Thursday, March 30, 2017

Terms of Derision

Planet-killing psychopaths. Ruinators trying to turn the U.S. into RuiNation. Promoters of money over lives. Stupid, evil, or both. On social media I have been saying these things about the people with political and economic power whose actions I perceive to be reducing the chances of living in a world that conforms to my values. The terms were consciously crafted to highlight my judgment of right and wrong based on those values, while conveying characteristics that appear responsible for their actions. Because I value honesty, I've used them in venues where it should be clear that I was stating opinion, and tried to add context by providing explanatory references to sources of those opinions.

For example, "planet-killing psychopaths" (formerly "planet-killing sociopaths") refers to people and organizations whose actions excessively increase the extinction risk for both humans and other species, while apparently demonstrating no remorse for that impact – if they even have an interest in it. I use the term derisively because in my value system the continued existence of life is paramount, especially human life and the species whose existence supports it.

Objectively, I understand that such behavior may be built into some people's nature, or it may have been shaped by personal experience that made it a way of coping with their own lives. For all I know, it may even be a sort of safety valve on the growth of our species, ensuring that we humans are stopped from totally destroying the global ecosystem by destroying ourselves first, with the others that support us as necessary collateral loss. Whatever the reason, the result is bad in my view; and if the result is bad, then to be true to my values I must discourage or work to disable what causes it.

Similar logic applies to the other terms. "RuiNation" is one I made up to describe a "ruined nation" that has had its basic social and physical infrastructure damaged to the point that the majority of its citizens are suffering on a regular basis along with a diminishing life expectancy. "Ruinators" are those who facilitate the existence of such a country. RuiNation introduces quality of life to quantity of life as a value. Because I like to measure things, I include life expectancy, which has a clear correlation to both values. Any action or combined actions that increase the chances of making it so are to be discouraged, as a minimum. Clearly such actions may include reducing such things as: the quality and quantity of health care; the quality of air, water, and food; and access all of these.

My research has shown that money is an abstraction that serves the main purpose of coordinating acquisition, distribution, and use of resources to provide people's needs and wants (collectively, "happiness"). To the extent that it provides needs, it supports life; but when some people use it to meet their wants with resources others require to meet their needs, then it reduces life. This latter case is referred to in shorthand with the term "money means more than lives," applied to those who apparently value their own happiness (specifically, their wants) more than the survival of other people. It is used with derision because of my overarching valuing of life over the material environments that money and its accompanying physical resources can provide, environments that also use resources needed by other species who enable all people to live on this planet.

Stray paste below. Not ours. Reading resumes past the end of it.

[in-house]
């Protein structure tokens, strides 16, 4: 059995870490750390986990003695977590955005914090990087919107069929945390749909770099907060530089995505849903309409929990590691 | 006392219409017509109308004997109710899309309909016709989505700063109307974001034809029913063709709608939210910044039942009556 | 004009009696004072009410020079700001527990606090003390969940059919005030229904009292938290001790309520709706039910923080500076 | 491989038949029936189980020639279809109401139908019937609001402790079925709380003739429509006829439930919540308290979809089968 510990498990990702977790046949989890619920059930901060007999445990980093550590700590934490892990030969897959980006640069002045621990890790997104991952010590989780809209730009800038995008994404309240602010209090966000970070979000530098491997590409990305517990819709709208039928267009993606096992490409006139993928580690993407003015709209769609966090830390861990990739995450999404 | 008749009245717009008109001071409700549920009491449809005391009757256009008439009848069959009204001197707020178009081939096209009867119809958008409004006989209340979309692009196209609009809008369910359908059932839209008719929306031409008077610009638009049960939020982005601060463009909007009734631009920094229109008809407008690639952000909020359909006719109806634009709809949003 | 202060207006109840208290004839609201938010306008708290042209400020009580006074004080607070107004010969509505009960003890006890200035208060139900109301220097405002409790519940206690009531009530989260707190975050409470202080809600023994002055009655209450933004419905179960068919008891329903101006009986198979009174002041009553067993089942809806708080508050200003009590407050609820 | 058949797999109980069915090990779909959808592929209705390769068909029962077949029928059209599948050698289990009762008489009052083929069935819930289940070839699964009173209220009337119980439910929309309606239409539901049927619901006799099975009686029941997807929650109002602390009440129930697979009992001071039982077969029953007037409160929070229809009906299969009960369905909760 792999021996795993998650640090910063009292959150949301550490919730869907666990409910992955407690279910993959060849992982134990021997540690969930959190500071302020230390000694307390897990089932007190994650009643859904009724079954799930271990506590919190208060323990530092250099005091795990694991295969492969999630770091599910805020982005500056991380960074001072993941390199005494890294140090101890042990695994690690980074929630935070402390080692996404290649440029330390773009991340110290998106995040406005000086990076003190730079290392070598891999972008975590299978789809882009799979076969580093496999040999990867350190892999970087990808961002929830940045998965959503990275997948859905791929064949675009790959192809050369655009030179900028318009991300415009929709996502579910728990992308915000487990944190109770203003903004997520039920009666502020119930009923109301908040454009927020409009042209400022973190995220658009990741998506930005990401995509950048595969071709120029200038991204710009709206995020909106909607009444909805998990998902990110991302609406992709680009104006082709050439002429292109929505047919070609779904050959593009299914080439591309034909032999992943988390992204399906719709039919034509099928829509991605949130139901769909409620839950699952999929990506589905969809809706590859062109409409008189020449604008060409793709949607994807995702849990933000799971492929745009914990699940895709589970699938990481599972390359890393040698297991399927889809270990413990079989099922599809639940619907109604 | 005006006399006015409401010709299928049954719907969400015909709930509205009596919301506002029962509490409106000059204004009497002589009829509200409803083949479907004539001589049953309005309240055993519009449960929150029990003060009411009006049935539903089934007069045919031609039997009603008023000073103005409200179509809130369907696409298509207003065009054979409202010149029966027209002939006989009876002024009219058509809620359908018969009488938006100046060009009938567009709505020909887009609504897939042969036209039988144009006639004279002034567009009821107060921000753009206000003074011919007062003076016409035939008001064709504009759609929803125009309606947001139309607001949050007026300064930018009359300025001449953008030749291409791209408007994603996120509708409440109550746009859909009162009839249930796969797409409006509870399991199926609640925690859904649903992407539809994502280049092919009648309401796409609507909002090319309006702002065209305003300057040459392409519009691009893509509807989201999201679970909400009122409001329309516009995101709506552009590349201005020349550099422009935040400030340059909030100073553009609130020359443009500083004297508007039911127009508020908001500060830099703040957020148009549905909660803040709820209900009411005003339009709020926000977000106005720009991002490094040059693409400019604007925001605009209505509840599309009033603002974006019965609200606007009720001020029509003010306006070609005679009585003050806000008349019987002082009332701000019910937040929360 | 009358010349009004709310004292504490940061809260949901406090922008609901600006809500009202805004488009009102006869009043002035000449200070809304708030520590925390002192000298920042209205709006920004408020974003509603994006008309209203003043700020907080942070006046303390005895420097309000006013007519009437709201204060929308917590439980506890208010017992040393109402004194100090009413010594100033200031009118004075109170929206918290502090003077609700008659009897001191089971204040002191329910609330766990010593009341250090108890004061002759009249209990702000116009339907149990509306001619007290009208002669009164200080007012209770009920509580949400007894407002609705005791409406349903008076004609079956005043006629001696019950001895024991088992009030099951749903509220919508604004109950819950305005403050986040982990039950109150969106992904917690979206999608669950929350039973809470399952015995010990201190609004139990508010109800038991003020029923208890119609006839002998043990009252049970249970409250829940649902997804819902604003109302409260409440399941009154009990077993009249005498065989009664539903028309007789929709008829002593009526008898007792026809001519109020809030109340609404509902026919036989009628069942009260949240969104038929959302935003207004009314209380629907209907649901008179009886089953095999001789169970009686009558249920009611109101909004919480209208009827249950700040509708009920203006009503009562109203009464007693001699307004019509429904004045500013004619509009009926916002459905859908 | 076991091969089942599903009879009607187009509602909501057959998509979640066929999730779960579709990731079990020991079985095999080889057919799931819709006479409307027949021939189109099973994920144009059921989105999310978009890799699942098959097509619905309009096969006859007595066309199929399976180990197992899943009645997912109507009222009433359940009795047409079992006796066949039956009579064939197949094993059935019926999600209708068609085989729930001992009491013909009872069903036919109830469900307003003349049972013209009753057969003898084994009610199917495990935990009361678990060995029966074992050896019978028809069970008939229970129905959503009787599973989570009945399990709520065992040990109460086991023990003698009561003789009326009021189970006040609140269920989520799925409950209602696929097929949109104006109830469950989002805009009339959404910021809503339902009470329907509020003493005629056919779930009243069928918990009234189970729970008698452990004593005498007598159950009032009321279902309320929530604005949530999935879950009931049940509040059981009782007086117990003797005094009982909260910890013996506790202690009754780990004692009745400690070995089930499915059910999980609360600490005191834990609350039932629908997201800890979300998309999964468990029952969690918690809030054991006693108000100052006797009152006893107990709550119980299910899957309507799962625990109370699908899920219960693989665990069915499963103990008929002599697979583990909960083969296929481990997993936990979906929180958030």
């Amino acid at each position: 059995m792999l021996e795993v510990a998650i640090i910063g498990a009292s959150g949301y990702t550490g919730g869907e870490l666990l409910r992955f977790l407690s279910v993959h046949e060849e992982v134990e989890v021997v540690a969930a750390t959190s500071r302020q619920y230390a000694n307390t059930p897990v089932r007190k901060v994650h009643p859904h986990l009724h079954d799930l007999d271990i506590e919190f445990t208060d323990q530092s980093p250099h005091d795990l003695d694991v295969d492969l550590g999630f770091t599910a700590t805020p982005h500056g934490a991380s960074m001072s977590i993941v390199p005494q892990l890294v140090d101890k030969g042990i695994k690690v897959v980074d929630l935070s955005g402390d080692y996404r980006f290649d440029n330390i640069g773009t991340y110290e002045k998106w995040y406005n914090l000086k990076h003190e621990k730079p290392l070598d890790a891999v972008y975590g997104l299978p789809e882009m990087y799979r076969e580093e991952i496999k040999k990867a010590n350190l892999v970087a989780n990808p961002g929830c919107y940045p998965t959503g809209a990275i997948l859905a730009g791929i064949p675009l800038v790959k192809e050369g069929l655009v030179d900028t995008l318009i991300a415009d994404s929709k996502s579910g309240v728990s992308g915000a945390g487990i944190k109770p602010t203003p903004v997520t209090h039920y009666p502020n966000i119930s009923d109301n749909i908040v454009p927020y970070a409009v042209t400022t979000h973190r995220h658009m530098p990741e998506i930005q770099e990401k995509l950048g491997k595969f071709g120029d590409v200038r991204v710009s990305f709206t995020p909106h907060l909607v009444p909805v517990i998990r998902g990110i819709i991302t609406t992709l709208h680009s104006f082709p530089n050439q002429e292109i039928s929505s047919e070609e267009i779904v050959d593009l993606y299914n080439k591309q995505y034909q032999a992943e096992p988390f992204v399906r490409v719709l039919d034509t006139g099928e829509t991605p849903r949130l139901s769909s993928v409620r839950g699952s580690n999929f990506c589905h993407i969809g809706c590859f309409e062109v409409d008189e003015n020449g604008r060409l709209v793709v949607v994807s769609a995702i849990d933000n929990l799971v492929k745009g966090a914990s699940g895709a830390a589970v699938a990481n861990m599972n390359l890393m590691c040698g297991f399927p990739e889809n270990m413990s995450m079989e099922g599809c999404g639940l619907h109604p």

In some cases, it is unclear whether an action is intentional or the consequence of ignorance. We all have lack of knowledge and understanding, blind spots that lead us to cause bad things to happen (however one defines "bad") without being aware of it; I use the term "stupid" as shorthand for a person with this condition, particularly if it appears to be chronic. If actions are taken with knowledge of their negative consequences, then I ascribe the term "evil" to the person, even though on a more objective basis I consider evil to be a characteristic of actions rather than people. Sometimes (and perhaps more often than not), a mix of intentionality and ignorance contributes to such actions: trying to do one bad thing and causing another. If someone is in a position to know the consequences of their actions but appears to not know them, such as a politician with significant power, then I may ask which explanation holds (either or both) without excusing them for the consequences because they should know what they're doing more than most of the rest of us.

As I understand it, the most successfully long-lived societies survived and thrived in large part due to social feedback that promoted healthy behaviors and discouraged unhealthy ones. Valuing the characteristics of longevity and health has led me to fully embrace providing such feedback as a duty, which I have chosen to exercise through writing perhaps because I am an extreme introvert. I have also become more and more stressed as evidence continues to mount that we all live in a very short-lived society, motivating me to increasingly cry out in pain and judgment against the forces I perceive are causing that. This has caused some people to brand me a scaremonger and an extreme partisan. It's not scaremongering if the threat is real – which it is – and the appearance of partisanship is a consequence of the reality that there is a strong correlation between political affiliation and contribution to whether we will live or die, which is the ultimate value.